Five things for pharma marketers to know: Monday, July 6

Vertex
Vertex

Vertex's cystic-fibrosis drug Orkambi received approval from the FDA last week. The drug is expected to cost $259,000 a year, according to The New York Times. Orkambi is the second cystic-fibrosis drug that Vertex has brought to market—following Kalydeco's approval in 2012. The FDA's approval of Orkambi comes after an advisory panel voted 12-1 recommending marketing approval of the drug.

A Bloomberg Business analysis of the Centers for Medicare and Medicaid Services' Open Payments data found that more marketing dollars are often doled out in complicated and competitive drug categories. The news service reported that drugmakers spend hefty sums to spread awareness with doctors in crowded therapeutic classes, such as blood thinners and diabetes drugs. AstraZeneca's Type-2 diabetes drug Bydureon ranked highest in terms of spending with US doctors and hospitals, receiving more than $20 million in payments last year, more than any other medication.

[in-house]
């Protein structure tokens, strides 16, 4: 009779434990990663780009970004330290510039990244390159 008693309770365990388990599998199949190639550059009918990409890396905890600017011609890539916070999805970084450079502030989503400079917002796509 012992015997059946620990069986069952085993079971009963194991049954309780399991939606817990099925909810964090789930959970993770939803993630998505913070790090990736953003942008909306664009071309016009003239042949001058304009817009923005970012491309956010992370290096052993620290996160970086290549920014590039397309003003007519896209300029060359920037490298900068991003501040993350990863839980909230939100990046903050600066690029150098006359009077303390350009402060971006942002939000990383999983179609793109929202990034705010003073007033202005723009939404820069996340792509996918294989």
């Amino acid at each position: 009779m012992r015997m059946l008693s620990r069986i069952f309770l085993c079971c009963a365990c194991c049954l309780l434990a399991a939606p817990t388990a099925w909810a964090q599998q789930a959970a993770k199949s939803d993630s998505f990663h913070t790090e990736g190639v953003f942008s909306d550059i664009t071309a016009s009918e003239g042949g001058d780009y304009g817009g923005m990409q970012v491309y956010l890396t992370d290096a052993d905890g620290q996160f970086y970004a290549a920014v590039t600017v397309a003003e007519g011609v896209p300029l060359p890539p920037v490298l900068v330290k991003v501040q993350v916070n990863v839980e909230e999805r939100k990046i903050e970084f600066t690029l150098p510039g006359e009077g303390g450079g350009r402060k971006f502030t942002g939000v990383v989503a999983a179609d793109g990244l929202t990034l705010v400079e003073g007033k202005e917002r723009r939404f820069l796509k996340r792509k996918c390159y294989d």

Allergan inked a deal with medical-device firm Oculeve for $125 million, acquiring an early-stage dry-eye device development program. The deal also will provide commercialization milestones related to Oculeve's lead development program, OD-01.  Allergan's current drug portfolio includes dry-eye treatment Restasis.  

23andMe received $79 million in funding, according to MedCityNews, following its announcement that it would begin using its genomic database in a drug development capacity. The firm recently hired ex-Genentech executives Robert Gentleman and Richard Scheller. 23andMe has already agreed to collaborate with Pfizer and Genentech.

A federal circuit court invalidated the Medicines Co.'s patent for its anticlotting drug Angiomax, according to The Wall Street Journal. The Medicines Co. levied a patent-infringement lawsuit against Hospira, which manufactures a generic version of the injectable blood thinner. A federal judge ruled last year that the Medicines Co.'s patent was valid but said that the company failed to establish how Hospira infringed on that patent.